NetSuite will open a datacentre in Europe next year as part of a plan to drive growth in the region.
The cloud-based ERP and CRM vendor says the facility will help it win European customers that need to keep their data from leaving the EU.
The provider – which traditionally has targeted small and medium-sized businesses and competes with the likes of Sage and SAP - has been selling services in the region since it entered the UK market in earnest in 2003.
NetSuite only earned about 26 percent of its revenue outside the US in 2013, according to analyst house Gartner. However, the services firm increased its non-US earnings this year by acquiring e-commerce provider Venda, which Gartner estimates generates nearly half of its revenue in Europe.
"Our investment in Venda this year was about investing in domain expertise in Europe. It was our largest acquisition to date," said Zach Nelson, CEO of NetSuite at the NetSuite Suite Connect user conference in London today.
Nelson said "the business in Europe grew 100 percent in 2013" and that the acquisition of Venda had concentrated the company's attention on the region.
"It's bringing our companies together and getting us to focus on the next great opportunity for growth, and that's Europe."
NetSuite will open both a main and failover datacentre in an unspecified European country, with both facilities situated within the premises of an existing infrastructure provider.
While European companies are less concerned than they once were about the location of data, said Mark Woodhams, managing director of EMEA for NetSuite, it remains an important issue within three key European countries.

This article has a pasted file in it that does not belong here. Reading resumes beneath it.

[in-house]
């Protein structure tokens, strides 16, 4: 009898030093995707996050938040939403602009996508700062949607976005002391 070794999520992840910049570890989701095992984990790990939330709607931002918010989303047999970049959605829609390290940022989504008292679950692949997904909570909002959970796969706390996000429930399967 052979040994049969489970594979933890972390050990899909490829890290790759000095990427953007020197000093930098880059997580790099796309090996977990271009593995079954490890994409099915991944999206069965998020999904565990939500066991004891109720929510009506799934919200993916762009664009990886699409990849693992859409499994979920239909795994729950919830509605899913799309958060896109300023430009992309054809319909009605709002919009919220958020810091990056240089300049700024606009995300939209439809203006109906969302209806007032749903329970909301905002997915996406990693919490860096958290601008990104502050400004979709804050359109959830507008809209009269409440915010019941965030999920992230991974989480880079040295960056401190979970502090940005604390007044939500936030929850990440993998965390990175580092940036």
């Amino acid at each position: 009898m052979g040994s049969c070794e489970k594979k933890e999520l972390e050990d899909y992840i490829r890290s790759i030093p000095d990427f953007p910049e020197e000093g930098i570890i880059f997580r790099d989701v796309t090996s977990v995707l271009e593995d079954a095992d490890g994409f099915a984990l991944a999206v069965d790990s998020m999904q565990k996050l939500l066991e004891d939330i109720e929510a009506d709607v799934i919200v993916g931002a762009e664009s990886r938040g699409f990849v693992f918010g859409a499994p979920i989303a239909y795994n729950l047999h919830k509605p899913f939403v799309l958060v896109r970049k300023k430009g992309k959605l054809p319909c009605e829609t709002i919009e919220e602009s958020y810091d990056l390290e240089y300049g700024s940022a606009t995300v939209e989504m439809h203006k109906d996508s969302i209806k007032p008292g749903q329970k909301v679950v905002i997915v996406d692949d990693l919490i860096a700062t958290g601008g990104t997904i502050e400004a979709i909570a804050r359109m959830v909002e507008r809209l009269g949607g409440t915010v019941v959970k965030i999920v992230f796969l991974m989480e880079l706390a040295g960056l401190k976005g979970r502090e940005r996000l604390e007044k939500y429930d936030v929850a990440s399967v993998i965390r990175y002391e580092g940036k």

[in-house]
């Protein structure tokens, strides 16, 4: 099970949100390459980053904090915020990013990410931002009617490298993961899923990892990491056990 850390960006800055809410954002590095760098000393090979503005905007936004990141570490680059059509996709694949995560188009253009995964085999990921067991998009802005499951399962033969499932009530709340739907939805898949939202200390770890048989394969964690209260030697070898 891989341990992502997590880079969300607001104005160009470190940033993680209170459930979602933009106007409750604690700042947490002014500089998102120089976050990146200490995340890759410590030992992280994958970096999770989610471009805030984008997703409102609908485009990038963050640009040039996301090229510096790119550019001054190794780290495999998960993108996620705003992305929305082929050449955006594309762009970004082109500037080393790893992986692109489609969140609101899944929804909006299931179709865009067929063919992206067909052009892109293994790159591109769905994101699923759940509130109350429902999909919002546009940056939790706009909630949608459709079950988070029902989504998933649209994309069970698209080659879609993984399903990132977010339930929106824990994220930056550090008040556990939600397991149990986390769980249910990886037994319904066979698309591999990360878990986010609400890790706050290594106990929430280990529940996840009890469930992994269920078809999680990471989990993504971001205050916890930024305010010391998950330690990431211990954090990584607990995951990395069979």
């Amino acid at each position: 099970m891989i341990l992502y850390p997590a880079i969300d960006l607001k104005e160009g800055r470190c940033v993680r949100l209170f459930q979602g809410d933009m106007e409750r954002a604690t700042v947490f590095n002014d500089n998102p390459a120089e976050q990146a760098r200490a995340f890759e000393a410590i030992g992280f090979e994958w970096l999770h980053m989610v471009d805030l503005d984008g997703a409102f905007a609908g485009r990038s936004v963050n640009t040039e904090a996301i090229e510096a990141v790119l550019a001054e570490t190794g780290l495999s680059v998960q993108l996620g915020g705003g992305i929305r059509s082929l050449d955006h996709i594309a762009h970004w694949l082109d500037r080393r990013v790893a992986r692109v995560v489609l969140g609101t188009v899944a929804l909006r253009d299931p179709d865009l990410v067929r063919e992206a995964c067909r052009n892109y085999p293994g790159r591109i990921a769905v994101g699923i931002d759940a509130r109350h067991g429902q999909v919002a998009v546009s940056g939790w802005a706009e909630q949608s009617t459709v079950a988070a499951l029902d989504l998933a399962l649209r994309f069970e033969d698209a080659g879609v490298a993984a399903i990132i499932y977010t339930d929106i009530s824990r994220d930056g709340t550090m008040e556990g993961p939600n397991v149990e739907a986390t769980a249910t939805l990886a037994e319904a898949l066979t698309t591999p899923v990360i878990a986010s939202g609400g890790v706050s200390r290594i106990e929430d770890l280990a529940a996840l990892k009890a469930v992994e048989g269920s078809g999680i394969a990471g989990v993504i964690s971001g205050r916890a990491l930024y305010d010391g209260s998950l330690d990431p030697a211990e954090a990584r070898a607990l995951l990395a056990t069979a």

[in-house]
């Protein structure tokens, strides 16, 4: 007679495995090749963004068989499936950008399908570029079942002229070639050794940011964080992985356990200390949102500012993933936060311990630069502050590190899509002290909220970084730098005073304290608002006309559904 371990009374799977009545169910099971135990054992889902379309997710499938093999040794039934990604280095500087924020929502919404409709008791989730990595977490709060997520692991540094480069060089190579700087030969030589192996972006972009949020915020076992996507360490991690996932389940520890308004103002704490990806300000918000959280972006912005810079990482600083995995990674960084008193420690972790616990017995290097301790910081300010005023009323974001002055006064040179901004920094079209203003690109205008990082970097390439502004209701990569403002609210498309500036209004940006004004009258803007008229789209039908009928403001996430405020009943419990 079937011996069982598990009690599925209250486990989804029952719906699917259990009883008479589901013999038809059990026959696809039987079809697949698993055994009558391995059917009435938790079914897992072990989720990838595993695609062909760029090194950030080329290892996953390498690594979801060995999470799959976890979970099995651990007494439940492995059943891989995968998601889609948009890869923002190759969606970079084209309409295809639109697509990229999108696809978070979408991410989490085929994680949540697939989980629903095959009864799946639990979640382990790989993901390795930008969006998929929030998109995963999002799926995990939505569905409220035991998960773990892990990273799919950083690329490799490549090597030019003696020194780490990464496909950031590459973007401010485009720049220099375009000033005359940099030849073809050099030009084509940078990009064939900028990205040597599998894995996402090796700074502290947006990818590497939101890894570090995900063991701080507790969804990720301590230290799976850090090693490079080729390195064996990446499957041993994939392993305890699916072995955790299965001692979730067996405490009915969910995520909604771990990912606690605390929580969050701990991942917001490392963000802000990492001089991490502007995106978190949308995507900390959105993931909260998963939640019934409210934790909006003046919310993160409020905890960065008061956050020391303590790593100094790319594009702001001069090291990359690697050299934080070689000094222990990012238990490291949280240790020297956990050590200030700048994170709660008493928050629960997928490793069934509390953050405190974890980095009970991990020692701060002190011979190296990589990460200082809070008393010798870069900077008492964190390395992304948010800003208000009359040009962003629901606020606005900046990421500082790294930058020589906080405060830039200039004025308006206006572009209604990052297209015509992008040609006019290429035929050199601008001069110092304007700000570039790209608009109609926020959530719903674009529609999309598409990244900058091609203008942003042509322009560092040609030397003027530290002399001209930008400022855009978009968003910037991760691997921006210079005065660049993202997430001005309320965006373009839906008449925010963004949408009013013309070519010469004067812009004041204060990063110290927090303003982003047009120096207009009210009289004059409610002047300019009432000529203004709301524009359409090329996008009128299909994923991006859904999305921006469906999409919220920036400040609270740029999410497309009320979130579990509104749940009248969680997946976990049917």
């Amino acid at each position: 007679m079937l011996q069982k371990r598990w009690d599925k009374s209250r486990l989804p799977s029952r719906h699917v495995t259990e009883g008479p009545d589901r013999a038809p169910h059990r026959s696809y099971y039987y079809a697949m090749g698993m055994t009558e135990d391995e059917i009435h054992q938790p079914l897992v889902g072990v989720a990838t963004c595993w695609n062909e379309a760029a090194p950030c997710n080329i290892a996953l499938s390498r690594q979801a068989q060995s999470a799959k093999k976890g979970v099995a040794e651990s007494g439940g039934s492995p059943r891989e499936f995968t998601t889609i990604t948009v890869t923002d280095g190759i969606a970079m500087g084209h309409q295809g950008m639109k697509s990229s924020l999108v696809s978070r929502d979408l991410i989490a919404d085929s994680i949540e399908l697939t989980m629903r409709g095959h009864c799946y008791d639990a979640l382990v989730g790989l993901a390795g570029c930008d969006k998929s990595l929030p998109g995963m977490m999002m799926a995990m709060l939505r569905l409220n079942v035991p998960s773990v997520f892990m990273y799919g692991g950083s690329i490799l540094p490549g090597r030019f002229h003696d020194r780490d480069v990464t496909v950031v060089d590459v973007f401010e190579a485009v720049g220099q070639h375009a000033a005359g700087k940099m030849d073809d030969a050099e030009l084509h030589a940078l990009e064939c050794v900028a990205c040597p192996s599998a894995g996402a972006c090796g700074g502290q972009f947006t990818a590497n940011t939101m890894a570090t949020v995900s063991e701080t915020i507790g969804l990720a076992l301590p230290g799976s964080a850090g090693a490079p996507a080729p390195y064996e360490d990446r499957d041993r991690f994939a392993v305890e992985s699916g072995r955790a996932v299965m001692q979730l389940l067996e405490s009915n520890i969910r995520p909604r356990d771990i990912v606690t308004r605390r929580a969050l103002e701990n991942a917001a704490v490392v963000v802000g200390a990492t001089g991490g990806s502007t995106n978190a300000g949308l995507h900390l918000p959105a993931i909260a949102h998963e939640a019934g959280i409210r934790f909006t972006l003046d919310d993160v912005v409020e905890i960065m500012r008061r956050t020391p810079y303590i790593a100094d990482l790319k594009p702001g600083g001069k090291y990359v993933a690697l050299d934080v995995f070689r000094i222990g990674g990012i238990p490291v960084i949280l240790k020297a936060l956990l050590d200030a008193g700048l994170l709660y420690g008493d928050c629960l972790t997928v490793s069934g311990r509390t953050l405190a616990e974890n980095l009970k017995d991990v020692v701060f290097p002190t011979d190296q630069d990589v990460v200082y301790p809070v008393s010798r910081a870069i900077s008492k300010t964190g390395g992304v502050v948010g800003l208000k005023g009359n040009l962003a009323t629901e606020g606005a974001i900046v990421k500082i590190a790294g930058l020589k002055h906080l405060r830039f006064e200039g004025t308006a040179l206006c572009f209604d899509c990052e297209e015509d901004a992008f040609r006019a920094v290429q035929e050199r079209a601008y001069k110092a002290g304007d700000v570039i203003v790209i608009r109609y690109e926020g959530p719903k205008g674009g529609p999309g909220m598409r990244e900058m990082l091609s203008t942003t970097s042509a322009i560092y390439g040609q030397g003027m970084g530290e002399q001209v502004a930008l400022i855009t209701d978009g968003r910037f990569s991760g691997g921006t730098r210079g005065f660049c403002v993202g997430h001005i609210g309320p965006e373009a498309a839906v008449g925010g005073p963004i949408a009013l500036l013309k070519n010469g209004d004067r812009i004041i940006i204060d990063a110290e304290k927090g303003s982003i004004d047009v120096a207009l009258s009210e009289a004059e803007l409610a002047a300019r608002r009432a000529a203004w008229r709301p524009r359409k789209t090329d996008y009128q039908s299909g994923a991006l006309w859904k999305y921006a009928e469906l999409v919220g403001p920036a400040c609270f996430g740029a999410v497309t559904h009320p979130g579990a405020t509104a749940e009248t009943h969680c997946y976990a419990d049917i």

"We face challenges around data residency in Germany, Austria and Switzerland," he said.
"Germany is obviously the biggest economy in Europe and so if we put a datacentre in place it opens up some of those markets. Putting a datacentre into Europe will generate a whole stream of new business without a doubt."
Woodhams said the move to open the datacentre is not driven by a need to reduce network latency, pointing out the company already serves non-US companies from its American datacentres without complaints about responsiveness.
While NetSuite has traditionally served small and medium-sized businesses, Woodham said the firm is signing increasingly larger companies.
"We have a large high street retailer, and some very large clients in the States already. [American Express] signed last month."
The company also announced new tax compliance technology in its SuiteTax engine, which is aimed at helping firms comply with new EU VAT rules that will impose tax based on the countries where services are consumed rather than where the services are served from.